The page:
Limits and Continuity


Surface Chemistry



Chemical Kinetics


Current Electricity


Differential Equations

Electromagnetic Waves

Principles of Practical Chemistry

Integral Calculus

Communication Systems

Organic Compounds – Characterisation and Purification


Electromagnetic Induction

Oxygen, Halogens, and Nitrogen Organic Compounds

Vector Algebra



Coordinate Geometry

Alternating Currents


Mathematical Reasoning

Magnetic Effects of Current

Basic Principles of Organic Chemistry

3D Geometry

Kinetic Theory of Gases

Chemistry in Everyday Life


Dual Nature of Matter




Classification of Elements






Alkali metals


Physics and Measurement

Group 13 to Group 18 Elements



Alkaline Earth Metals



D and f Block Elements



Coordination Compounds



Environmental Chemistry



Isolation of Metals


Paper 2: Aptitude, Drawing and Planning

Part 2A
  • Awareness of persons, places, buildings, materials.
  • Objects, texture related to architecture and build—environment.
  • Visualising three-dimensional objects from two-dimensional drawings.
  • Visualising different sides of three-dimensional objects.
  • Analytical reasoning mental ability (visual, numerical and verbal)

Part 2B

  • Three-dimensional perception: Understanding and appreciation of scale and proportion of objects
  • Building forms and elements
  • Colour texture, harmony and contrast
  • Design and drawing of geometrical or abstract shapes and patterns in pencil.
  • Transformation of forms
  • Both 2D and 3D union
  • Subtraction
  • Rotation
  • Development of surfaces and volumes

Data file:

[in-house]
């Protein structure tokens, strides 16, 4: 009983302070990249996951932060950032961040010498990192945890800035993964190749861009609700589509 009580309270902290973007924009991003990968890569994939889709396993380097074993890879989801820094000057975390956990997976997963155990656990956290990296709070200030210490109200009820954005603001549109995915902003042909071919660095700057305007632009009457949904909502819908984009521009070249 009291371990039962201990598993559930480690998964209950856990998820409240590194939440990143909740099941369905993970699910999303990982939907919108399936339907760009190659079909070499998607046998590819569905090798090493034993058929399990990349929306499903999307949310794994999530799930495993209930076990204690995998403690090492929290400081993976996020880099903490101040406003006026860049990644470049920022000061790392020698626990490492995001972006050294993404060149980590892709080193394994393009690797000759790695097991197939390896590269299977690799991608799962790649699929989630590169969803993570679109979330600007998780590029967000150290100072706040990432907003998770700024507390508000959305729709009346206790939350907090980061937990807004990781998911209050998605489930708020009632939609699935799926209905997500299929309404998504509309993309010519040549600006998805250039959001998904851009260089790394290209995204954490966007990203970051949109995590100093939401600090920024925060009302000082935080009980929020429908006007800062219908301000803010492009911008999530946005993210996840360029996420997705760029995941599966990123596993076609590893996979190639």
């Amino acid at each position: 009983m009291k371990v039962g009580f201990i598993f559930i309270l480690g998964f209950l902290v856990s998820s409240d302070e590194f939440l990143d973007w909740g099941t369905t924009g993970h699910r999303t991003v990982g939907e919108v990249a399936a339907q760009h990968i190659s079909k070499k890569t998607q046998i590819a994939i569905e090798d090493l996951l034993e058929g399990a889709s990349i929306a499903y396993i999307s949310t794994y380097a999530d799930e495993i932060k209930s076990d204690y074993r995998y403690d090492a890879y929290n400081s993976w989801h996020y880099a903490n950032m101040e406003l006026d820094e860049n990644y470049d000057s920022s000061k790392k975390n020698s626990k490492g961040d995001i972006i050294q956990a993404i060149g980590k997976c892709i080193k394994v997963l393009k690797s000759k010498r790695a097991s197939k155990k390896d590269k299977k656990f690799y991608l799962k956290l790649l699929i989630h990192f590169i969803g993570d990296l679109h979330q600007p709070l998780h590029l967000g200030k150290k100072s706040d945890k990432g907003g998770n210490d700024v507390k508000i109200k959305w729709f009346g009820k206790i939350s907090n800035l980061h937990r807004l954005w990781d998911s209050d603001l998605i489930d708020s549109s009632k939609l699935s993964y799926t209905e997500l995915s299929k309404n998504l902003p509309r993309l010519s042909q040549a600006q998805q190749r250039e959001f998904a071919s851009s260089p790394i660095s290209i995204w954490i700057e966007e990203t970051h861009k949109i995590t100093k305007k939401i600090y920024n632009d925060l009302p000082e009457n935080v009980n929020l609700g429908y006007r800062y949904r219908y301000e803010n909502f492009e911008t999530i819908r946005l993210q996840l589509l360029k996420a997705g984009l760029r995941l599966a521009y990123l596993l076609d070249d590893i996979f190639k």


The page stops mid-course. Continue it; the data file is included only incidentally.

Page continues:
• Generation of plan
  • Elevations and 3D views of objects
  • Creating 2D and 3D compositions using given shapes and forms

NEET vs. JEE: Scope

NEET offers aspiring medical professionals in the fields of healthcare and allied services. Students can pursue careers as doctors, surgeons, dentists, or engage in research and other medical-related fields. The scope of NEET extends to a wide range of specialisations, opening doors to diverse career opportunities in both government and private healthcare institutions.

JEE, on the other hand, caters to the field of engineering and technology, preparing students for careers in areas such as computer science, mechanical engineering, electrical engineering, civil engineering, and many more. The scope of JEE encompasses not only traditional engineering disciplines but also emerging fields like artificial intelligence, data science, and robotics.

NEET vs. JEE: Which one is harder?

The aggregate number of seats for engineering aspirants in prestigious institutions is substantially higher than the combined total of MBBS and BDS seats available through the NEET. There is an availability of 24 lakh engineering seats across the country, while the number of MBBS and BDS seats is a mere 1 lakh and 18 thousand. However, NEET, despite having a smaller pool of seats, witnesses even more rigorous competition due to the greater number of candidates appearing for the exams. This is partly attributed to the higher number of NEET repeaters, or "droppers," compared to JEE pursuers. Furthermore, the challenge presented by JEE Advanced, the gateway to IITs, is often perceived as more formidable than NEET. The reason behind this perception is the elevated level of difficulty in JEE questions, which require a deep understanding of core scientific concepts and problem-solving abilities. In contrast, NEET requires the memorisation of vast biological and medical content, with a need to tackle a greater number of questions within a limited time frame.

Summing Up

The two entrance examinations, JEE and NEET, differ based on their career prospects and exam patterns. JEE is for those aiming for an engineering career, while NEET acts like a gateway to the medical field. Due to the limited number of seats, NEET is generally considered slightly more competitive than JEE. Although the syllabus of both exams includes subjects like physics and chemistry, aspirants should have a solid understanding of both subjects. Ultimately, the choice between two exams depends on your individual interests, career aspirations, interests, and expertise. However, if students are unsure about which career path to take after 12th grade, they can choose subject combinations of both mathematics and biology. Including these two subjects in the higher secondary can help students prepare for both exams simultaneously.